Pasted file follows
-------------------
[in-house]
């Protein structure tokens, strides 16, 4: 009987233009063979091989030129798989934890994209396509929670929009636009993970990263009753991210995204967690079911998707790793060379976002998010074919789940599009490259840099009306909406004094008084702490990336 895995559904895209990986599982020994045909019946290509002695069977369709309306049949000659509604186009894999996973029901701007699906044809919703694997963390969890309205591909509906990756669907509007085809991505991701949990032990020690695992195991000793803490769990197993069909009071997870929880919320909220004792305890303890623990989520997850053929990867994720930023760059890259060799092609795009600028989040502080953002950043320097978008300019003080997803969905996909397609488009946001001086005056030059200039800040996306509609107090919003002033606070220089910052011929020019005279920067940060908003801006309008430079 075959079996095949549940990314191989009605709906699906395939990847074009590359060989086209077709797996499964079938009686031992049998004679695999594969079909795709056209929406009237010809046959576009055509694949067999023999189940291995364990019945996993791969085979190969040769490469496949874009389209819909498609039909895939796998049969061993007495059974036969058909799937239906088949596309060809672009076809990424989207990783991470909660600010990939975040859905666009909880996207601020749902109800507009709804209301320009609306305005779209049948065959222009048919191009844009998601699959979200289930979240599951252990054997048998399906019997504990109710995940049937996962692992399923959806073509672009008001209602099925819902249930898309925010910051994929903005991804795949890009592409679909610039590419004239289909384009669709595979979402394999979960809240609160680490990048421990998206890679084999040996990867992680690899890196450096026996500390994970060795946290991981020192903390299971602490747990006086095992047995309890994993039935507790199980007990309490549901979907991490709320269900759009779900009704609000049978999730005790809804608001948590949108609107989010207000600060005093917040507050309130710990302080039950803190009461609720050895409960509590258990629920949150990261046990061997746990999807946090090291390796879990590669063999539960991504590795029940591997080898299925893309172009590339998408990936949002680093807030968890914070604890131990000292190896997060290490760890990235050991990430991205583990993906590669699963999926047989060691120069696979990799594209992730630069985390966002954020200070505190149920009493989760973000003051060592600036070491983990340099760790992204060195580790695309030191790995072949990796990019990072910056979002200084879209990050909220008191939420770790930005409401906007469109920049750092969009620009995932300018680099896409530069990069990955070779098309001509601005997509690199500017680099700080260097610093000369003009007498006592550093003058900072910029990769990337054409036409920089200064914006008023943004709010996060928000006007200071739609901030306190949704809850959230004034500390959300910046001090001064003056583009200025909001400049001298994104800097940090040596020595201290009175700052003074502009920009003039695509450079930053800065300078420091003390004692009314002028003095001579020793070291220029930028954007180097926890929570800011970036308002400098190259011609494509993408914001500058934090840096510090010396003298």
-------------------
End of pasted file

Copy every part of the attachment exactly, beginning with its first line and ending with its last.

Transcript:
[in-house]
């Protein structure tokens, strides 16, 4: 009987233009063979091989030129798989934890994209396509929670929009636009993970990263009753991210995204967690079911998707790793060379976002998010074919789940599009490259840099009306909406004094008084702490990336 895995559904895209990986599982020994045909019946290509002695069977369709309306049949000659509604186009894999996973029901701007699906044809919703694997963390969890309205591909509906990756669907509007085809991505991701949990032990020690695992195991000793803490769990197993069909009071997870929880919320909220004792305890303890623990989520997850053929990867994720930023760059890259060799092609795009600028989040502080953002950043320097978008300019003080997803969905996909397609488009946001001086005056030059200039800040996306509609107090919003002033606070220089910052011929020019005279920067940060908003801006309008430079 075959079996095949549940990314191989009605709906699906395939990847074009590359060989086209077709797996499964079938009686031992049998004679695999594969079909795709056209929406009237010809046959576009055509694949067999023999189940291995364990019945996993791969085979190969040769490469496949874009389209819909498609039909895939796998049969061993007495059974036969058909799937239906088949596309060809672009076809990424989207990783991470909660600010990939975040859905666009909880996207601020749902109800507009709804209301320009609306305005779209049948065959222009048919191009844009998601699959979200289930979240599951252990054997048998399906019997504990109710995940049937996962692992399923959806073509672009008001209602099925819902249930898309925010910051994929903005991804795949890009592409679909610039590419004239289909384009669709595979979402394999979960809240609160680490990048421990998206890679084999040996990867992680690899890196450096026996500390994970060795946290991981020192903390299971602490747990006086095992047995309890994993039935507790199980007990309490549901979907991490709320269900759009779900009704609000049978999730005790809804608001948590949108609107989010207000600060005093917040507050309130710990302080039950803190009461609720050895409960509590258990629920949150990261046990061997746990999807946090090291390796879990590669063999539960991504590795029940591997080898299925893309172009590339998408990936949002680093807030968890914070604890131990000292190896997060290490760890990235050991990430991205583990993906590669699963999926047989060691120069696979990799594209992730630069985390966002954020200070505190149920009493989760973000003051060592600036070491983990340099760790992204060195580790695309030191790995072949990796990019990072910056979002200084879209990050909220008191939420770790930005409401906007469109920049750092969009620009995932300018680099896409530069990069990955070779098309001509601005997509690199500017680099700080260097610093000369003009007498006592550093003058900072910029990769990337054409036409920089200064914006008023943004709010996060928000006007200071739609901030306190949704809850959230004034500390959300910046001090001064003056583009200025909001400049001298994104800097940090040596020595201290009175700052003074502009920009003039695509450079930053800065300078420091003390004692009314002028003095001579020793070291220029930028954007180097926890929570800011970036308002400098190259011609494509993408914001500058934090840096510090010396003298």